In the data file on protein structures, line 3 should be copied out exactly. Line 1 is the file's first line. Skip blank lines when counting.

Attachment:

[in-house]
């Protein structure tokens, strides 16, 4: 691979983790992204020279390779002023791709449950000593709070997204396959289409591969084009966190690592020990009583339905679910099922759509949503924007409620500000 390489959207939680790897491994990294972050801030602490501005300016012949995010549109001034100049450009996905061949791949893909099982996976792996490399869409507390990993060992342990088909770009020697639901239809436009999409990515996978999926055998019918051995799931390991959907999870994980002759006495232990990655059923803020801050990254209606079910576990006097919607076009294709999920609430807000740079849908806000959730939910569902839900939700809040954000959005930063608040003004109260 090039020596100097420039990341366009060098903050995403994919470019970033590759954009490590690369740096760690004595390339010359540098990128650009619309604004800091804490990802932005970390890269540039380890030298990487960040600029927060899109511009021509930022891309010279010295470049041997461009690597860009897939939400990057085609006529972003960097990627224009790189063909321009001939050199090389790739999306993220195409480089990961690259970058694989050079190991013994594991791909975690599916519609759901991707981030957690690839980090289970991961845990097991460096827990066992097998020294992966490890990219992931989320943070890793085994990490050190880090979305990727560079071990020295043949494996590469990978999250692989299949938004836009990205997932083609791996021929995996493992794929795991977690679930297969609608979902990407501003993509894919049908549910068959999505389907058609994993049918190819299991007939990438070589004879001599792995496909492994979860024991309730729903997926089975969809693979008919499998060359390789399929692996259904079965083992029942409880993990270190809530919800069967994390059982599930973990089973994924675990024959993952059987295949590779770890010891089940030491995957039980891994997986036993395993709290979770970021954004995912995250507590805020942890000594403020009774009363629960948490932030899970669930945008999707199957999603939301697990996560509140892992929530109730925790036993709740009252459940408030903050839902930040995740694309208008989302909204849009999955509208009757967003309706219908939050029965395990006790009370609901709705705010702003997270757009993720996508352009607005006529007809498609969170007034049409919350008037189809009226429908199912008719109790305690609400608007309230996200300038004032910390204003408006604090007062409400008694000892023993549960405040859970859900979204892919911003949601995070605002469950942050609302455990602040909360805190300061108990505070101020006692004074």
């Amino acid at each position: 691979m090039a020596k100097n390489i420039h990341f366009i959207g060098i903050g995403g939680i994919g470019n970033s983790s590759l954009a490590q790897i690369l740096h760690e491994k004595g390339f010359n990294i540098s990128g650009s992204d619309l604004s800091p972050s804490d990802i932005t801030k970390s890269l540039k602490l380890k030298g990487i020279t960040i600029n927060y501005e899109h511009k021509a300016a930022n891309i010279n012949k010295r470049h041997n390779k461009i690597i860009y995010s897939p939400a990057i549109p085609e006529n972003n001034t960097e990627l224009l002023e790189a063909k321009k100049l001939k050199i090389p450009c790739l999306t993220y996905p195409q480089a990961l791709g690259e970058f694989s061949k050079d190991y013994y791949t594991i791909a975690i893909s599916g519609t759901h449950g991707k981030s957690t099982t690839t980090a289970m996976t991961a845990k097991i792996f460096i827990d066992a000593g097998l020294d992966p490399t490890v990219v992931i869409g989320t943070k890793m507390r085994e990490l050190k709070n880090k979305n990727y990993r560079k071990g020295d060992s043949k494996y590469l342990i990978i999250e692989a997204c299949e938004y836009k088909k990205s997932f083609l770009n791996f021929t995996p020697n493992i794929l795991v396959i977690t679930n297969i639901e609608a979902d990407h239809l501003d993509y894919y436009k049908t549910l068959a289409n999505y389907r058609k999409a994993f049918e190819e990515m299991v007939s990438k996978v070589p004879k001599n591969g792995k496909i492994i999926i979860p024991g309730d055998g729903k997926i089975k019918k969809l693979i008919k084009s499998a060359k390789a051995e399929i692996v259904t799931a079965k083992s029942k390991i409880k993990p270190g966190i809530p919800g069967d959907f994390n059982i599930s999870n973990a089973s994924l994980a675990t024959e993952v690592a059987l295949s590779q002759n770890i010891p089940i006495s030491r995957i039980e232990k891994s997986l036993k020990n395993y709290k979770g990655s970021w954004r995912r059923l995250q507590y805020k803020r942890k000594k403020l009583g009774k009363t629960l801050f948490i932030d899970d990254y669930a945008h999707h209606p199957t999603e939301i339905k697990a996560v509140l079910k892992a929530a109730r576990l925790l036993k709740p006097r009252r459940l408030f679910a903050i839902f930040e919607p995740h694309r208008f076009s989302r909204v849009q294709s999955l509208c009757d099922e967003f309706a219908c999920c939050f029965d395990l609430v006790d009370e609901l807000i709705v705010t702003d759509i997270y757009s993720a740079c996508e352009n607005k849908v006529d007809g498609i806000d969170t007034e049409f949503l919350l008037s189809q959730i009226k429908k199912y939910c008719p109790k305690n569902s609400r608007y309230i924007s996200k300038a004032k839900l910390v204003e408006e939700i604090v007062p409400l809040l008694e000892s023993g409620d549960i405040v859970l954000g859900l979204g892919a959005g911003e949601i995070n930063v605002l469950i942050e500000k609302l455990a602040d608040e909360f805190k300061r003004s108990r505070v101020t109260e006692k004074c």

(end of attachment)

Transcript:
């Amino acid at each position: 691979m090039a020596k100097n390489i420039h990341f366009i959207g060098i903050g995403g939680i994919g470019n970033s983790s590759l954009a490590q790897i690369l740096h760690e491994k004595g390339f010359n990294i540098s990128g650009s992204d619309l604004s800091p972050s804490d990802i932005t801030k970390s890269l540039k602490l380890k030298g990487i020279t960040i600029n927060y501005e899109h511009k021509a300016a930022n891309i010279n012949k010295r470049h041997n390779k461009i690597i860009y995010s897939p939400a990057i549109p085609e006529n972003n001034t960097e990627l224009l002023e790189a063909k321009k100049l001939k050199i090389p450009c790739l999306t993220y996905p195409q480089a990961l791709g690259e970058f694989s061949k050079d190991y013994y791949t594991i791909a975690i893909s599916g519609t759901h449950g991707k981030s957690t099982t690839t980090a289970m996976t991961a845990k097991i792996f460096i827990d066992a000593g097998l020294d992966p490399t490890v990219v992931i869409g989320t943070k890793m507390r085994e990490l050190k709070n880090k979305n990727y990993r560079k071990g020295d060992s043949k494996y590469l342990i990978i999250e692989a997204c299949e938004y836009k088909k990205s997932f083609l770009n791996f021929t995996p020697n493992i794929l795991v396959i977690t679930n297969i639901e609608a979902d990407h239809l501003d993509y894919y436009k049908t549910l068959a289409n999505y389907r058609k999409a994993f049918e190819e990515m299991v007939s990438k996978v070589p004879k001599n591969g792995k496909i492994i999926i979860p024991g309730d055998g729903k997926i089975k019918k969809l693979i008919k084009s499998a060359k390789a051995e399929i692996v259904t799931a079965k083992s029942k390991i409880k993990p270190g966190i809530p919800g069967d959907f994390n059982i599930s999870n973990a089973s994924l994980a675990t024959e993952v690592a059987l295949s590779q002759n770890i010891p089940i006495s030491r995957i039980e232990k891994s997986l036993k020990n395993y709290k979770g990655s970021w954004r995912r059923l995250q507590y805020k803020r942890k000594k403020l009583g009774k009363t629960l801050f948490i932030d899970d990254y669930a945008h999707h209606p199957t999603e939301i339905k697990a996560v509140l079910k892992a929530a109730r576990l925790l036993k709740p006097r009252r459940l408030f679910a903050i839902f930040e919607p995740h694309r208008f076009s989302r909204v849009q294709s999955l509208c009757d099922e967003f309706a219908c999920c939050f029965d395990l609430v006790d009370e609901l807000i709705v705010t702003d759509i997270y757009s993720a740079c996508e352009n607005k849908v006529d007809g498609i806000d969170t007034e049409f949503l919350l008037s189809q959730i009226k429908k199912y939910c008719p109790k305690n569902s609400r608007y309230i924007s996200k300038a004032k839900l910390v204003e408006e939700i604090v007062p409400l809040l008694e000892s023993g409620d549960i405040v859970l954000g859900l979204g892919a959005g911003e949601i995070n930063v605002l469950i942050e500000k609302l455990a602040d608040e909360f805190k300061r003004s108990r505070v101020t109260e006692k004074c």